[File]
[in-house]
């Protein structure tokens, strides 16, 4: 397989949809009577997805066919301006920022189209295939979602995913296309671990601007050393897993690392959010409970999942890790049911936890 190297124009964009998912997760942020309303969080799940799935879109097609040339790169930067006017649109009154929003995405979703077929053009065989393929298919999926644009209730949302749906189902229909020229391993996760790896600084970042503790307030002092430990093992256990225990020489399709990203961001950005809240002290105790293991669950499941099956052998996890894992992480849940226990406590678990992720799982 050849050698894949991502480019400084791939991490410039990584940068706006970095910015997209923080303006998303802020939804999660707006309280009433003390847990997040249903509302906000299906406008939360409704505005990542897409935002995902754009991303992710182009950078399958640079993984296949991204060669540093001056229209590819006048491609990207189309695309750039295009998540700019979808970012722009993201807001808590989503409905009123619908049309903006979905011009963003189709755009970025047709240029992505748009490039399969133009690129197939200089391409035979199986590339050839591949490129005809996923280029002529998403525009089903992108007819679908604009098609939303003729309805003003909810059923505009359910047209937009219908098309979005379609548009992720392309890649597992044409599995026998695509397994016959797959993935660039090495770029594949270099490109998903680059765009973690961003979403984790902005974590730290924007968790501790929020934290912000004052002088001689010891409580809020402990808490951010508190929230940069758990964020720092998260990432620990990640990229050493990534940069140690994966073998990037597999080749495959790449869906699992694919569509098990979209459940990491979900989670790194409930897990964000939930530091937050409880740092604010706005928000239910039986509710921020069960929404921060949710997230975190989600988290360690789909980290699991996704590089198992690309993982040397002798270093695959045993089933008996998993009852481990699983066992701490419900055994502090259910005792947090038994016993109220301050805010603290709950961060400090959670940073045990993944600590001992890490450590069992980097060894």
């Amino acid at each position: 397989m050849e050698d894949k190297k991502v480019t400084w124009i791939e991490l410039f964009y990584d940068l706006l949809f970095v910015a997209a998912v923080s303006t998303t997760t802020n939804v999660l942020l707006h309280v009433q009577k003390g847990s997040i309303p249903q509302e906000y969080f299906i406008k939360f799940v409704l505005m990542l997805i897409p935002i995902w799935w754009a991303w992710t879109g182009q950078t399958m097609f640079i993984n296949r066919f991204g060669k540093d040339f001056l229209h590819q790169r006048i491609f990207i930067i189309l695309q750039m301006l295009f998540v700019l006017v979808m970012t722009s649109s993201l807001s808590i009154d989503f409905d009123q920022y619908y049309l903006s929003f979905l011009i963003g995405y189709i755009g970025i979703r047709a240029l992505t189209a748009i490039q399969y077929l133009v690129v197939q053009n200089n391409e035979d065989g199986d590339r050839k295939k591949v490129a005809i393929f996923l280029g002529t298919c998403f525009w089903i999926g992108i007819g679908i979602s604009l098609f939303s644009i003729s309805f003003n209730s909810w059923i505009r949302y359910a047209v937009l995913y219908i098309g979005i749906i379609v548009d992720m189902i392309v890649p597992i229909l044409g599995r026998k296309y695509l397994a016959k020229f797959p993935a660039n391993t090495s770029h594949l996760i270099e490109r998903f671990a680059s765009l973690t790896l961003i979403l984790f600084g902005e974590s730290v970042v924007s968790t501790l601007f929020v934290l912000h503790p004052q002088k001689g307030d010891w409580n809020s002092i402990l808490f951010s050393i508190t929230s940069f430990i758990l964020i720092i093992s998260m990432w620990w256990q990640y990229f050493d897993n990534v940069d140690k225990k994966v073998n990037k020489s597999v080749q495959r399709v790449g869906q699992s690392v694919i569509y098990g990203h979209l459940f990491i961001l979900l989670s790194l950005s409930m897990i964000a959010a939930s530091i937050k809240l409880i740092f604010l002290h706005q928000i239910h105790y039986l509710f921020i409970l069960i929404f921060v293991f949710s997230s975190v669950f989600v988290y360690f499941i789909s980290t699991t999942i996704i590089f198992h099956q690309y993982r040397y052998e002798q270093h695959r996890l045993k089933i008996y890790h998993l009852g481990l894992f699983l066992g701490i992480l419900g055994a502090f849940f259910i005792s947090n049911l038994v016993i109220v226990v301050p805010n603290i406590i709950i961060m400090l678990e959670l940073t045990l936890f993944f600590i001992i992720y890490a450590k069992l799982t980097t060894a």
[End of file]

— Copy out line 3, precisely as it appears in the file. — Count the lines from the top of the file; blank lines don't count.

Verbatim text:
């Amino acid at each position: 397989m050849e050698d894949k190297k991502v480019t400084w124009i791939e991490l410039f964009y990584d940068l706006l949809f970095v910015a997209a998912v923080s303006t998303t997760t802020n939804v999660l942020l707006h309280v009433q009577k003390g847990s997040i309303p249903q509302e906000y969080f299906i406008k939360f799940v409704l505005m990542l997805i897409p935002i995902w799935w754009a991303w992710t879109g182009q950078t399958m097609f640079i993984n296949r066919f991204g060669k540093d040339f001056l229209h590819q790169r006048i491609f990207i930067i189309l695309q750039m301006l295009f998540v700019l006017v979808m970012t722009s649109s993201l807001s808590i009154d989503f409905d009123q920022y619908y049309l903006s929003f979905l011009i963003g995405y189709i755009g970025i979703r047709a240029l992505t189209a748009i490039q399969y077929l133009v690129v197939q053009n200089n391409e035979d065989g199986d590339r050839k295939k591949v490129a005809i393929f996923l280029g002529t298919c998403f525009w089903i999926g992108i007819g679908i979602s604009l098609f939303s644009i003729s309805f003003n209730s909810w059923i505009r949302y359910a047209v937009l995913y219908i098309g979005i749906i379609v548009d992720m189902i392309v890649p597992i229909l044409g599995r026998k296309y695509l397994a016959k020229f797959p993935a660039n391993t090495s770029h594949l996760i270099e490109r998903f671990a680059s765009l973690t790896l961003i979403l984790f600084g902005e974590s730290v970042v924007s968790t501790l601007f929020v934290l912000h503790p004052q002088k001689g307030d010891w409580n809020s002092i402990l808490f951010s050393i508190t929230s940069f430990i758990l964020i720092i093992s998260m990432w620990w256990q990640y990229f050493d897993n990534v940069d140690k225990k994966v073998n990037k020489s597999v080749q495959r399709v790449g869906q699992s690392v694919i569509y098990g990203h979209l459940f990491i961001l979900l989670s790194l950005s409930m897990i964000a959010a939930s530091i937050k809240l409880i740092f604010l002290h706005q928000i239910h105790y039986l509710f921020i409970l069960i929404f921060v293991f949710s997230s975190v669950f989600v988290y360690f499941i789909s980290t699991t999942i996704i590089f198992h099956q690309y993982r040397y052998e002798q270093h695959r996890l045993k089933i008996y890790h998993l009852g481990l894992f699983l066992g701490i992480l419900g055994a502090f849940f259910i005792s947090n049911l038994v016993i109220v226990v301050p805010n603290i406590i709950i961060m400090l678990e959670l940073t045990l936890f993944f600590i001992i992720y890490a450590k069992l799982t980097t060894a």